CivTech 6 Challenges Open – Games & Interactive Companies Wanted…

Civtech is a pioneering Scottish programme which was designed to disrupt the public sector procurement process. While that may not sound like something, pioneering, innovative or relevant to you, it absolutely is.

If you’re a developer, innovator, entrepreneur, team, start-up or established company, CivTech offers an unrivalled opportunity to develop a product the public sector really needs – and rapidly grow your business.

The programme uses an approach common to the digital and start up world – sprints, accelerators, rapid prototyping, to address issues facing the public sector – government, local authorities, education, cultural and heritage organisations, even the police.

Solving Global Problems

The CivTech process will help innovators to refine and realise their solution and ensure they emerge at the end with a product/service of real value to the public sector as a whole (i.e. globally), and with a strong relationship with the challenge holder. This means that the companies/individuals going through the process emerge at the end ready to do business and with a product/service shown to address a public need.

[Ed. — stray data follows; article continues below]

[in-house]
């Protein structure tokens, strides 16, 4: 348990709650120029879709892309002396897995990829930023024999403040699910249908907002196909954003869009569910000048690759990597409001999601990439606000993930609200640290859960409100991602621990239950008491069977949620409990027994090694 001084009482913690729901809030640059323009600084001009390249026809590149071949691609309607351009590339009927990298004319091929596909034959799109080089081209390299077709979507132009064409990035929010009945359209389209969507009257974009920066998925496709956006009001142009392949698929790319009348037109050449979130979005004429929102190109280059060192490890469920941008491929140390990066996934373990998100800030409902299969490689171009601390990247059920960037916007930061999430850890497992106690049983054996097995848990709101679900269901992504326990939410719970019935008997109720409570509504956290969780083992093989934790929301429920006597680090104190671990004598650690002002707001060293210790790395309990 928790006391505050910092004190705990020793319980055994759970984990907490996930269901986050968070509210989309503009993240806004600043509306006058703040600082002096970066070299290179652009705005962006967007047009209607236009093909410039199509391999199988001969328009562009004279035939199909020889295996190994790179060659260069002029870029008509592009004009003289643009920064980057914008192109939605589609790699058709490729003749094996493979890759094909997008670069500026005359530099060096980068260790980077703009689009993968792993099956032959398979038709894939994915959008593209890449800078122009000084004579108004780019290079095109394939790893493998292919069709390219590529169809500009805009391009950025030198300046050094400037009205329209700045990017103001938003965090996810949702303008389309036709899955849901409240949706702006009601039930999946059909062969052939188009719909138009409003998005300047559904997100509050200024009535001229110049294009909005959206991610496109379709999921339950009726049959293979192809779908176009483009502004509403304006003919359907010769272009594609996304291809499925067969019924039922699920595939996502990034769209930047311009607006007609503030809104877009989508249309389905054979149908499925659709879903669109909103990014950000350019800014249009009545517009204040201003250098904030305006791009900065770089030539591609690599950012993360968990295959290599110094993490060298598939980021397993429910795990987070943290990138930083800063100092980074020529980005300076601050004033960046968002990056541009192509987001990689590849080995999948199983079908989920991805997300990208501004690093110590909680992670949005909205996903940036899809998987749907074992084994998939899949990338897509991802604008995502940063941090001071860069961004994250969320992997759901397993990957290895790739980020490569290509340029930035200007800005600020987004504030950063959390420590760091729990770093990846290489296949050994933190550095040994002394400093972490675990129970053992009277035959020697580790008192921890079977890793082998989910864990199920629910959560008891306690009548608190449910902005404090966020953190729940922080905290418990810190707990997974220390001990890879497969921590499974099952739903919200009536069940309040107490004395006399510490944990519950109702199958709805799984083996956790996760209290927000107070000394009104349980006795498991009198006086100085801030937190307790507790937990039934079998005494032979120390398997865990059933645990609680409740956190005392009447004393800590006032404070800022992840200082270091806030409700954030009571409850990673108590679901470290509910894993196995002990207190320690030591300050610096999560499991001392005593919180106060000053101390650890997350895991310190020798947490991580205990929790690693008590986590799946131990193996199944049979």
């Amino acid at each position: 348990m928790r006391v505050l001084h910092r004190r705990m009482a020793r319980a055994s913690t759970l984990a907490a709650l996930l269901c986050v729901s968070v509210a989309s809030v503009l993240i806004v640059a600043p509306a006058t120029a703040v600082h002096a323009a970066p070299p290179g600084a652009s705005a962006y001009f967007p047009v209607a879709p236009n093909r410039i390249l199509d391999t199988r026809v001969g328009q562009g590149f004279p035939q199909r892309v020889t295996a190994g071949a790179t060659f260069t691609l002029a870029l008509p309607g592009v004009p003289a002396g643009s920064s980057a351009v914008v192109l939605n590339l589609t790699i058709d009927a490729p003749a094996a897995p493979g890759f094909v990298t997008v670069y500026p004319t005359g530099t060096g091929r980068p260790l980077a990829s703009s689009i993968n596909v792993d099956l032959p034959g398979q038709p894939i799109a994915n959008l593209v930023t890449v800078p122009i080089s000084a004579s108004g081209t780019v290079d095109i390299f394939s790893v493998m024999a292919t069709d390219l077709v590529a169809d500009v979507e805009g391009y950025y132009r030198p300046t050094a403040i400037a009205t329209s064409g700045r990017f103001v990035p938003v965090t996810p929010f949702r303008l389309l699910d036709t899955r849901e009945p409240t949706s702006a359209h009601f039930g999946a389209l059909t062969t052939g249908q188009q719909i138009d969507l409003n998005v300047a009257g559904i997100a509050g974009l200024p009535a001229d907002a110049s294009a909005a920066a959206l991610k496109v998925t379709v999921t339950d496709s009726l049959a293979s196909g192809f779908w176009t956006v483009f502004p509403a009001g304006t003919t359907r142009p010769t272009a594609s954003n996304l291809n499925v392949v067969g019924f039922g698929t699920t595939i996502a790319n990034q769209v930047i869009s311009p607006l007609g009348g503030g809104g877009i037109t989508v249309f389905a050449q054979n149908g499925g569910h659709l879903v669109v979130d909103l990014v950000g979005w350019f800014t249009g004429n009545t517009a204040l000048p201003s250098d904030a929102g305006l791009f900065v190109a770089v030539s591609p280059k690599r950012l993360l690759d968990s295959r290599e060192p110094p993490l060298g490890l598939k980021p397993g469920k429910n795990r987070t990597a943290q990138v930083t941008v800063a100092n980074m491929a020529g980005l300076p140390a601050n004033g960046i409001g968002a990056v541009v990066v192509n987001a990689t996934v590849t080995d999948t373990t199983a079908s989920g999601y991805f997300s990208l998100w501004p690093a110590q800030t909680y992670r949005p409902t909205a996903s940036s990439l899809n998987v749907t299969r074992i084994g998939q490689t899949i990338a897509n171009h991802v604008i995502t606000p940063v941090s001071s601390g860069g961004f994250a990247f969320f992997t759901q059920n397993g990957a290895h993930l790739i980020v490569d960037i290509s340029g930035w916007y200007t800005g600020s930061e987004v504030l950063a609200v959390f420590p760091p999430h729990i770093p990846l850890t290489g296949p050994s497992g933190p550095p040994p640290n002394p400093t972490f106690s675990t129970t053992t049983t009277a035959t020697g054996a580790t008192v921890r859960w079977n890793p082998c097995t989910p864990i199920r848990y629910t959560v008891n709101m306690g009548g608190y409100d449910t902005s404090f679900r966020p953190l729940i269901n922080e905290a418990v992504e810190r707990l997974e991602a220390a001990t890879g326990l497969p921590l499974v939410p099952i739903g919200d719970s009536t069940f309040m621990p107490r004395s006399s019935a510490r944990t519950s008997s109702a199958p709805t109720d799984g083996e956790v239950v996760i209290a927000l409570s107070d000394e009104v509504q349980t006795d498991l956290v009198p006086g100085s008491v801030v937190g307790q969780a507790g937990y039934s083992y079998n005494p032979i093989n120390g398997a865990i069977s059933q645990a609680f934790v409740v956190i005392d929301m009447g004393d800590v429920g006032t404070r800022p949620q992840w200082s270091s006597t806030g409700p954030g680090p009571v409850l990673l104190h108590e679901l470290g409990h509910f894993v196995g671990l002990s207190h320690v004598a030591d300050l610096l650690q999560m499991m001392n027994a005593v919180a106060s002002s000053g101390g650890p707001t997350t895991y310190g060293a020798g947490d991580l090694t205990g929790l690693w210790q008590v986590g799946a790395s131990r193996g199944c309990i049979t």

A growing number of companies across Scotland have started life as a CivTech winner. A similar number of small businesses, have kickstarted their growth – locally and internationally – through the CivTech programme.

With problems framed as open challenges, applying is easy and the procurement process streamlined. The CivTech programme is a swift, secure and proven pathway for innovative teams to win public sector customers.

Digital Innovators Wanted

OK, the public sector is not necessarily an area the games industry normally has much to do with, but with more and more of our lives becoming not just digital, but interactive, there are a growing number of challenges which are relevant to games studios, designers, applied games solutions and beyond.

CivTech has just launched its sixth round of challenges, aimed at addressing some signficant issues facing Scotland as it tries to recover from 18 months of lockdown, uncertainty and unanticipated challenges.

The round six challenges vary hugely, from addressing immediate and specific needs, through to much larger issues, which offer an opportunity to completely reinvent the way Scotland works.

Not all of them are directly relevant to the games industry, but all of them are relevant to digitally aware designers and developers.

CivTech Challenges Round Six

There are 12 challenges in this round of the CivTech programme. Ranging from the economy and climate, through to data, privacy, education and AI.

Challenge 1

How can technology help manufacturing businesses decarbonise while building resilience and strengthening competitive advantage?